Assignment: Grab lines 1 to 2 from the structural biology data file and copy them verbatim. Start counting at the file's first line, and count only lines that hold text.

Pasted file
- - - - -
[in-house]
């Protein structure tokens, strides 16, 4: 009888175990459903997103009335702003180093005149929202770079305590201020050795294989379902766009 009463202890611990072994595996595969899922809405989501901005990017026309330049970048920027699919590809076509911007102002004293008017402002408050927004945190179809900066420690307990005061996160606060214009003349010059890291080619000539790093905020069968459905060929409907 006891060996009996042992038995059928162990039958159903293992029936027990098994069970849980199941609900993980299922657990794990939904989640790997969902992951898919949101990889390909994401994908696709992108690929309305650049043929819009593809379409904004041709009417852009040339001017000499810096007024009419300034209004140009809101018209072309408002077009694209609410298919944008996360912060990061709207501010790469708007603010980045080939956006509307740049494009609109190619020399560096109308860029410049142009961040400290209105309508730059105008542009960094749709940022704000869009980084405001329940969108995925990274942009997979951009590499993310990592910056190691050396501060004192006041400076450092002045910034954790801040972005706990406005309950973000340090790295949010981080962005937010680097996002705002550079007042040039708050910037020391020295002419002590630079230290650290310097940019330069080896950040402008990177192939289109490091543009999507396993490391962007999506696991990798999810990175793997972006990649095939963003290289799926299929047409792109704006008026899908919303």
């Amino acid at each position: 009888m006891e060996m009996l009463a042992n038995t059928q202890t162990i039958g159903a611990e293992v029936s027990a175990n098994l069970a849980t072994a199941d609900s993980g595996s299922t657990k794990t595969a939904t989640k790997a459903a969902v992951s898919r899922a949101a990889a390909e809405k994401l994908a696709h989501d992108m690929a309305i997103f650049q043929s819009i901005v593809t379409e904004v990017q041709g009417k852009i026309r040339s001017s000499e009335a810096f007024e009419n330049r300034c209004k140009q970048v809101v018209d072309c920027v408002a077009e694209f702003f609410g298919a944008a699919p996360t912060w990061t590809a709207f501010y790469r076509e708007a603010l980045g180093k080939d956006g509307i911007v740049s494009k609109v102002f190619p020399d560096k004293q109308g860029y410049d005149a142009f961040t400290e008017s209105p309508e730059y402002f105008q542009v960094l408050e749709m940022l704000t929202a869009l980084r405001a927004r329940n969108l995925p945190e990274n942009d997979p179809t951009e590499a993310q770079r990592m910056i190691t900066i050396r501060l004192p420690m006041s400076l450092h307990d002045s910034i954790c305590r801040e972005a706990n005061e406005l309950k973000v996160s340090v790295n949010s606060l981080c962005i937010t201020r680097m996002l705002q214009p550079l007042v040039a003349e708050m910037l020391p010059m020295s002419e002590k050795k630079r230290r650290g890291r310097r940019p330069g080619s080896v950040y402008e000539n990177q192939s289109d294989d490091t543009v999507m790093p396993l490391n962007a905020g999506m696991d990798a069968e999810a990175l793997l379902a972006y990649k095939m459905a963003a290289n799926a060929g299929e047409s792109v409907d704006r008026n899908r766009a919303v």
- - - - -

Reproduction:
[in-house]
């Protein structure tokens, strides 16, 4: 009888175990459903997103009335702003180093005149929202770079305590201020050795294989379902766009 009463202890611990072994595996595969899922809405989501901005990017026309330049970048920027699919590809076509911007102002004293008017402002408050927004945190179809900066420690307990005061996160606060214009003349010059890291080619000539790093905020069968459905060929409907 006891060996009996042992038995059928162990039958159903293992029936027990098994069970849980199941609900993980299922657990794990939904989640790997969902992951898919949101990889390909994401994908696709992108690929309305650049043929819009593809379409904004041709009417852009040339001017000499810096007024009419300034209004140009809101018209072309408002077009694209609410298919944008996360912060990061709207501010790469708007603010980045080939956006509307740049494009609109190619020399560096109308860029410049142009961040400290209105309508730059105008542009960094749709940022704000869009980084405001329940969108995925990274942009997979951009590499993310990592910056190691050396501060004192006041400076450092002045910034954790801040972005706990406005309950973000340090790295949010981080962005937010680097996002705002550079007042040039708050910037020391020295002419002590630079230290650290310097940019330069080896950040402008990177192939289109490091543009999507396993490391962007999506696991990798999810990175793997972006990649095939963003290289799926299929047409792109704006008026899908919303």